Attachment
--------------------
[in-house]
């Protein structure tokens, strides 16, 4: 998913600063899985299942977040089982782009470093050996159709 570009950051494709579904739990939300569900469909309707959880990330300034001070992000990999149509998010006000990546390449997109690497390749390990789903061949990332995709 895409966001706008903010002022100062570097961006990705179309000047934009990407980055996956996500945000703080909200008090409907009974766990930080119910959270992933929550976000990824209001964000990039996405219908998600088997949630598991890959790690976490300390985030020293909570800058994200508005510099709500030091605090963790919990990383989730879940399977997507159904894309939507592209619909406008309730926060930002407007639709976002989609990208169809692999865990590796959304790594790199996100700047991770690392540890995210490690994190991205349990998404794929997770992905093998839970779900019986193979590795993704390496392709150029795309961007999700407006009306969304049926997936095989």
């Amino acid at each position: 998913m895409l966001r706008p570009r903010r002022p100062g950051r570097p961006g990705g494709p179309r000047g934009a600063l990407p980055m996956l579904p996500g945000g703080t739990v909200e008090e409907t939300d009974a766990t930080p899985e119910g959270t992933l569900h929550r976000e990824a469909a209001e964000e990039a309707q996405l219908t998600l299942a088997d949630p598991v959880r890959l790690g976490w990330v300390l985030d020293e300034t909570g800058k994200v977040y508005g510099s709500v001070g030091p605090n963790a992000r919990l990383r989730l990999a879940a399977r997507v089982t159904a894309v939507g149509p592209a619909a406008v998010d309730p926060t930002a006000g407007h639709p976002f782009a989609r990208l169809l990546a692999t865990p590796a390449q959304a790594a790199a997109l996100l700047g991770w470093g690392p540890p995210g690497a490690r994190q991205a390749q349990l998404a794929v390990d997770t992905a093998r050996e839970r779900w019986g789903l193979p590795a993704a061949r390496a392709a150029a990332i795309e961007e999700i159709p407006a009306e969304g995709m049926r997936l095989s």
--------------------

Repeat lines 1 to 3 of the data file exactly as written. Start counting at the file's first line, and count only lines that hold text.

[in-house]
């Protein structure tokens, strides 16, 4: 998913600063899985299942977040089982782009470093050996159709 570009950051494709579904739990939300569900469909309707959880990330300034001070992000990999149509998010006000990546390449997109690497390749390990789903061949990332995709 895409966001706008903010002022100062570097961006990705179309000047934009990407980055996956996500945000703080909200008090409907009974766990930080119910959270992933929550976000990824209001964000990039996405219908998600088997949630598991890959790690976490300390985030020293909570800058994200508005510099709500030091605090963790919990990383989730879940399977997507159904894309939507592209619909406008309730926060930002407007639709976002989609990208169809692999865990590796959304790594790199996100700047991770690392540890995210490690994190991205349990998404794929997770992905093998839970779900019986193979590795993704390496392709150029795309961007999700407006009306969304049926997936095989």
């Amino acid at each position: 998913m895409l966001r706008p570009r903010r002022p100062g950051r570097p961006g990705g494709p179309r000047g934009a600063l990407p980055m996956l579904p996500g945000g703080t739990v909200e008090e409907t939300d009974a766990t930080p899985e119910g959270t992933l569900h929550r976000e990824a469909a209001e964000e990039a309707q996405l219908t998600l299942a088997d949630p598991v959880r890959l790690g976490w990330v300390l985030d020293e300034t909570g800058k994200v977040y508005g510099s709500v001070g030091p605090n963790a992000r919990l990383r989730l990999a879940a399977r997507v089982t159904a894309v939507g149509p592209a619909a406008v998010d309730p926060t930002a006000g407007h639709p976002f782009a989609r990208l169809l990546a692999t865990p590796a390449q959304a790594a790199a997109l996100l700047g991770w470093g690392p540890p995210g690497a490690r994190q991205a390749q349990l998404a794929v390990d997770t992905a093998r050996e839970r779900w019986g789903l193979p590795a993704a061949r390496a392709a150029a990332i795309e961007e999700i159709p407006a009306e969304g995709m049926r997936l095989s």